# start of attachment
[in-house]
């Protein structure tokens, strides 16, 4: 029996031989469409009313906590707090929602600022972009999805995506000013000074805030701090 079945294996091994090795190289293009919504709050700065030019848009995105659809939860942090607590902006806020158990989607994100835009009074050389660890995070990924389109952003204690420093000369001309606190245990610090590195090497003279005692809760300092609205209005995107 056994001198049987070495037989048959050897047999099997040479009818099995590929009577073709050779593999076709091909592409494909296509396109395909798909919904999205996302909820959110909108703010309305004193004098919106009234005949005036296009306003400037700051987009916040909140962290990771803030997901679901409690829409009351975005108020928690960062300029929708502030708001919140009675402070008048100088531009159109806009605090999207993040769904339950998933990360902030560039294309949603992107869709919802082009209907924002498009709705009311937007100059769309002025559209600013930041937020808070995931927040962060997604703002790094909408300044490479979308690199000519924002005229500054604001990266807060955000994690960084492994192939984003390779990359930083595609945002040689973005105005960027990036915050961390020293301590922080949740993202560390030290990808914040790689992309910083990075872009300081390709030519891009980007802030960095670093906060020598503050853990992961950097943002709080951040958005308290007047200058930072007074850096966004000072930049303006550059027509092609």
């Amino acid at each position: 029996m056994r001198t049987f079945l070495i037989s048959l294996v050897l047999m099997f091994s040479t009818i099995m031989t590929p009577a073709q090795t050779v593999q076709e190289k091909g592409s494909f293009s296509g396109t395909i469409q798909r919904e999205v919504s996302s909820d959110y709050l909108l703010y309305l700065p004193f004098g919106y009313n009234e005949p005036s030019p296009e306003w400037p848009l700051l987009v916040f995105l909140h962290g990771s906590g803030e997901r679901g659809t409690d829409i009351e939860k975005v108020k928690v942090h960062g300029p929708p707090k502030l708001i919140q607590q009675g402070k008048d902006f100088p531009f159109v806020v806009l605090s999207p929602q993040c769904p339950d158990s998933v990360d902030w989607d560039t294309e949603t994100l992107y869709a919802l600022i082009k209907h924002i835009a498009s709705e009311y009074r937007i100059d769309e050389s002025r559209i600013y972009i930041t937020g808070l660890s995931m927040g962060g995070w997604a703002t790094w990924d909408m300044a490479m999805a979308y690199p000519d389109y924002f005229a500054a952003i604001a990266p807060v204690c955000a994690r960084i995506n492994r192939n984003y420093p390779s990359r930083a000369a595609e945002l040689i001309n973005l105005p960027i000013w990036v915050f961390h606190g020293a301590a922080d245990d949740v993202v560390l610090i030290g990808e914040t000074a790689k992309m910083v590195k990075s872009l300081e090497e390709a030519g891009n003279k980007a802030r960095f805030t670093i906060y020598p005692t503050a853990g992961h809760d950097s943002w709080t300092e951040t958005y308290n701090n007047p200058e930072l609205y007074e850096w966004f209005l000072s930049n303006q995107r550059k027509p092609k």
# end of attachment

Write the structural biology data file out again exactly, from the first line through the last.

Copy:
[in-house]
């Protein structure tokens, strides 16, 4: 029996031989469409009313906590707090929602600022972009999805995506000013000074805030701090 079945294996091994090795190289293009919504709050700065030019848009995105659809939860942090607590902006806020158990989607994100835009009074050389660890995070990924389109952003204690420093000369001309606190245990610090590195090497003279005692809760300092609205209005995107 056994001198049987070495037989048959050897047999099997040479009818099995590929009577073709050779593999076709091909592409494909296509396109395909798909919904999205996302909820959110909108703010309305004193004098919106009234005949005036296009306003400037700051987009916040909140962290990771803030997901679901409690829409009351975005108020928690960062300029929708502030708001919140009675402070008048100088531009159109806009605090999207993040769904339950998933990360902030560039294309949603992107869709919802082009209907924002498009709705009311937007100059769309002025559209600013930041937020808070995931927040962060997604703002790094909408300044490479979308690199000519924002005229500054604001990266807060955000994690960084492994192939984003390779990359930083595609945002040689973005105005960027990036915050961390020293301590922080949740993202560390030290990808914040790689992309910083990075872009300081390709030519891009980007802030960095670093906060020598503050853990992961950097943002709080951040958005308290007047200058930072007074850096966004000072930049303006550059027509092609």
């Amino acid at each position: 029996m056994r001198t049987f079945l070495i037989s048959l294996v050897l047999m099997f091994s040479t009818i099995m031989t590929p009577a073709q090795t050779v593999q076709e190289k091909g592409s494909f293009s296509g396109t395909i469409q798909r919904e999205v919504s996302s909820d959110y709050l909108l703010y309305l700065p004193f004098g919106y009313n009234e005949p005036s030019p296009e306003w400037p848009l700051l987009v916040f995105l909140h962290g990771s906590g803030e997901r679901g659809t409690d829409i009351e939860k975005v108020k928690v942090h960062g300029p929708p707090k502030l708001i919140q607590q009675g402070k008048d902006f100088p531009f159109v806020v806009l605090s999207p929602q993040c769904p339950d158990s998933v990360d902030w989607d560039t294309e949603t994100l992107y869709a919802l600022i082009k209907h924002i835009a498009s709705e009311y009074r937007i100059d769309e050389s002025r559209i600013y972009i930041t937020g808070l660890s995931m927040g962060g995070w997604a703002t790094w990924d909408m300044a490479m999805a979308y690199p000519d389109y924002f005229a500054a952003i604001a990266p807060v204690c955000a994690r960084i995506n492994r192939n984003y420093p390779s990359r930083a000369a595609e945002l040689i001309n973005l105005p960027i000013w990036v915050f961390h606190g020293a301590a922080d245990d949740v993202v560390l610090i030290g990808e914040t000074a790689k992309m910083v590195k990075s872009l300081e090497e390709a030519g891009n003279k980007a802030r960095f805030t670093i906060y020598p005692t503050a853990g992961h809760d950097s943002w709080t300092e951040t958005y308290n701090n007047p200058e930072l609205y007074e850096w966004f209005l000072s930049n303006q995107r550059k027509p092609k």